Tra­di­tional lead­ers: Ban ‘Inxeba’ film

Weekend Argus (Sunday Edition) - - NEWS - TSHEGO LEPULE

TRA­DI­TIONAL lead­ers have called for the movie Inxeba: The Wound to be banned and for film-mak­ers to is­sue a pub­lic apol­ogy for por­tray­ing their tra­di­tions as “bar­baric”.

This comes as con­tro­versy con­tin­ues to sur­round the film a week af­ter it was re­leased in the­atres across the coun­try.

On Tues­day the film-mak­ers will meet with the Film and Pub­li­ca­tion Board for a hear­ing fol­low­ing sev­eral com­plaints from dif­fer­ent or­gan­i­sa­tion op­posed to the movie.

The Com­mis­sion for the Pro­tec­tion of the Rights of Cul­tural, Reli­gious and Lin­guis­tic Com­mu­ni­ties also made rep­re­sen­ta­tions to the board based on com­plaints it re­ceived, re­quest­ing the age re­stric­tion be in­creased to 18.

The board rated the movie 16SLN last July.

The film, which tells the story of a love af­fair be­tween two men dur­ing the Xhosa tra­di­tional ini­ti­a­tion cer­e­mony, has drawn a lot of crit­i­cism from Xhosa peo­ple who say some of prac­tices were shown in the film in a dis­torted and in­ac­cu­rate way.

Sev­eral com­plaints have been lodged by dif­fer­ent bod­ies and by the film-mak­ers them­selves.

Screen­ing of the movie has been can­celled at some cin­e­mas. There have been threats of vi­o­lence against the crew mem­bers.

Manag­ing di­rec­tor He­len Kuun said: “Safety and se­cu­rity mea­sures have been taken by the pro­duc­ers with re­gards to threats to tal­ent and a case has been lodged with po­lice,” she said.

“The Hu­man Rights Com­mis­sion (has) ac­knowl­edged re­ceipt of the com­plaint laid by the Inxeba film-mak­ers and will in­ves­ti­gate the mat­ter.

“The ap­peal hear­ing with the board is tak­ing place on Fe­bru­ary 13 and the out­come will be com­mu­ni­cated to Indige­nous Film Dis­tri­bu­tion by the tri­bunal soon there­after. Should the rat­ing be amended this will be in­sti­tuted im­me­di­ately by the dis­trib­u­tor.”

But many tra­di­tional lead­ers said they would only be ap­peased by a ban on the movie.

Al­fred Mag­waca, a mem­ber of the Langa Her­itage Foun­da­tion, said the un­writ­ten rule around ini­ti­a­tion had al­ways been “what hap­pens in Ve­gas, stays in Ve­gas” and the film had bro­ken that, cou­pled with a few dis­tor­tions of prac­tices.

“Some of us have seen the movie while oth­ers only saw snip­pets of it and it was dis­turb­ing. The young boys who have yet to go there are fright­ened by what they saw, think­ing ‘Is this what is go­ing to hap­pen to us?’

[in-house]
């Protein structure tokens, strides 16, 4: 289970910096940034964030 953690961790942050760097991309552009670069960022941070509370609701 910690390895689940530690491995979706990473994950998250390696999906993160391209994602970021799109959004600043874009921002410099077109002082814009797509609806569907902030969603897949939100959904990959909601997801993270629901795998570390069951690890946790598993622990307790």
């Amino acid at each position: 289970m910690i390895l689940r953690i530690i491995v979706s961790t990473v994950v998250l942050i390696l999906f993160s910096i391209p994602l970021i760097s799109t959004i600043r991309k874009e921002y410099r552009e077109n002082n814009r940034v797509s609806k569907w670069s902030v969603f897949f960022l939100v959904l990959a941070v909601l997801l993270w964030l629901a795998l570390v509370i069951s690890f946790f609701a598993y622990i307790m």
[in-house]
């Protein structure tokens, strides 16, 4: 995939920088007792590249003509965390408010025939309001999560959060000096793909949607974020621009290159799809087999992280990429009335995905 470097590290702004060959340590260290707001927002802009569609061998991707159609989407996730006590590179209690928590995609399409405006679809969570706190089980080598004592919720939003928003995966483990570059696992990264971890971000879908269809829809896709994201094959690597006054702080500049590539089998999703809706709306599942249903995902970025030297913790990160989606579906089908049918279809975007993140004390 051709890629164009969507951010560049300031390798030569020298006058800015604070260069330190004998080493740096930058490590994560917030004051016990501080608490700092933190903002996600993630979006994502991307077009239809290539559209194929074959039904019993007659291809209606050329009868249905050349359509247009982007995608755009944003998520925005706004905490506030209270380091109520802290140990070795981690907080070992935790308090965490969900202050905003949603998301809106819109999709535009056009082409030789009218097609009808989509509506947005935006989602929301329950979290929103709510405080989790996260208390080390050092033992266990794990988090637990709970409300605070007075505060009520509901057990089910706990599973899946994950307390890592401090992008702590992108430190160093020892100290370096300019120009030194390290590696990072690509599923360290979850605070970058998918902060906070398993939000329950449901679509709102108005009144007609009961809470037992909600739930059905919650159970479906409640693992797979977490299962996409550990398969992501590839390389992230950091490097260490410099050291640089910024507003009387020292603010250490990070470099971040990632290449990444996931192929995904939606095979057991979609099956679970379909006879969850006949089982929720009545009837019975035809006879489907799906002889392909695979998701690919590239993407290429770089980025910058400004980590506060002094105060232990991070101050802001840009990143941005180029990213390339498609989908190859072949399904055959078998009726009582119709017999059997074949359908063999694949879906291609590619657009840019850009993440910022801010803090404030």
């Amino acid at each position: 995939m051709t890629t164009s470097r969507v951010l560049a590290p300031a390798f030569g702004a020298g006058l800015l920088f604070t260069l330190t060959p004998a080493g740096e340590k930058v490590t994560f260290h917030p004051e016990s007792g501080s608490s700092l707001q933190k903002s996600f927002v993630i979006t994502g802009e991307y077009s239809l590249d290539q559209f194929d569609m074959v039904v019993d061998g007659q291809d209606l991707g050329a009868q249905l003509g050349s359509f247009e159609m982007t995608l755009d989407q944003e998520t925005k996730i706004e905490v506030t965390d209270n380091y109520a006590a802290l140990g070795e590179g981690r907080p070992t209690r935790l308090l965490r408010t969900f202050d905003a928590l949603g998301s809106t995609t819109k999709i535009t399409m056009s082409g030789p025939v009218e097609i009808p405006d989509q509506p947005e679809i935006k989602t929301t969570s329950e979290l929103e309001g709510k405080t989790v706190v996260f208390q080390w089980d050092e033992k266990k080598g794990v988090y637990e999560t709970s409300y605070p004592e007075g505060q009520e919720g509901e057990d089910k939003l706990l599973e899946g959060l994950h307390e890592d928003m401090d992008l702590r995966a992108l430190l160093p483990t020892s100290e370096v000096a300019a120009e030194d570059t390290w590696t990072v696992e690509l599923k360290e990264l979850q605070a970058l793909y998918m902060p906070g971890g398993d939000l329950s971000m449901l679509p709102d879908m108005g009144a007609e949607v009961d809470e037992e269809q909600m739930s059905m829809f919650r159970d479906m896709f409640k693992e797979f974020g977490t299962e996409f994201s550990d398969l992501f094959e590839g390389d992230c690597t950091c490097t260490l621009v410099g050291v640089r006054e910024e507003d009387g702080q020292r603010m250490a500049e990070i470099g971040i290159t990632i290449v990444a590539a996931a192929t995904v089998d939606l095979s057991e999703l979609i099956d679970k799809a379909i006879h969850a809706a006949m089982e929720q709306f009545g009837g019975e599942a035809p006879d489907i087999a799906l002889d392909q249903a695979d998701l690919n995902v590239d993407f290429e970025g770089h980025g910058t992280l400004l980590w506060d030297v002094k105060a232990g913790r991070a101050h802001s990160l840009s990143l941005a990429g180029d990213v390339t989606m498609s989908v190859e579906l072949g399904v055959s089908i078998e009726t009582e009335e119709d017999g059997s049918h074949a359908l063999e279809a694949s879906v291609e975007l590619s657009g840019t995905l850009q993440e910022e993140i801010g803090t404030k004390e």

“Those are things that we never share with those who have yet to go and if they had done re­search first and por­trayed the right thing, knew the bound­aries around what to show and what not to show, we would have un­der­stood and not have had prob­lems with it.

“But the prob­lem is there was no thor­ough re­search and there are ques­tions around where the writ­ers got what they showed in the movie. As Xhosa men, we are not happy with it, we are com­pletely against what is seen and de­picted there.

“The ho­mo­sex­u­al­ity fac­tor is an­other thing, at the bush there is noth­ing that hap­pens with re­gards to ho­mo­sex­u­als. We have had gays at the moun­tain and they were never treated the way this one was treated by the ikankatha (care­taker) in the movie.

“When we are there, we are teach­ing peo­ple ways of life, not that we are chang­ing a per­son that is gay into not be­ing gay, but at the end of the day it is that per­son’s choice. When they get to the moun­tain and see that there are no talks about ho­mo­sex­u­al­ity, we are there for a pur­pose – which is cir­cum­ci­sion.

“But we are will­ing to sit down with the writ­ers and dis­cuss how they can make it right, but at the end of it the only thing that would make this okay is if they would re­tract the movie and is­sue and apol­ogy.”

Chair­per­son of the Coun­cil of Nguni Peo­ple, Chief Lun­gelo Nok­waza, said while they con­demned any threats of vi­o­lence against the film-mak­ers, it did not change their stance on the movie.

“If our cul­ture was por­trayed the right way, there would not be so much out­rage, the de­pic­tion of some prac­tices in there also por­trays us to the world as bar­baric peo­ple who beat up young boys; all sorts of things that are not true,” he added.

“When all of this is over, it should serve as an ex­am­ple to any­one else who would want to ridicule our cul­ture for pop­u­lar­ity. It will be dealt with.”

A screen­grab from film the film Inxeba.

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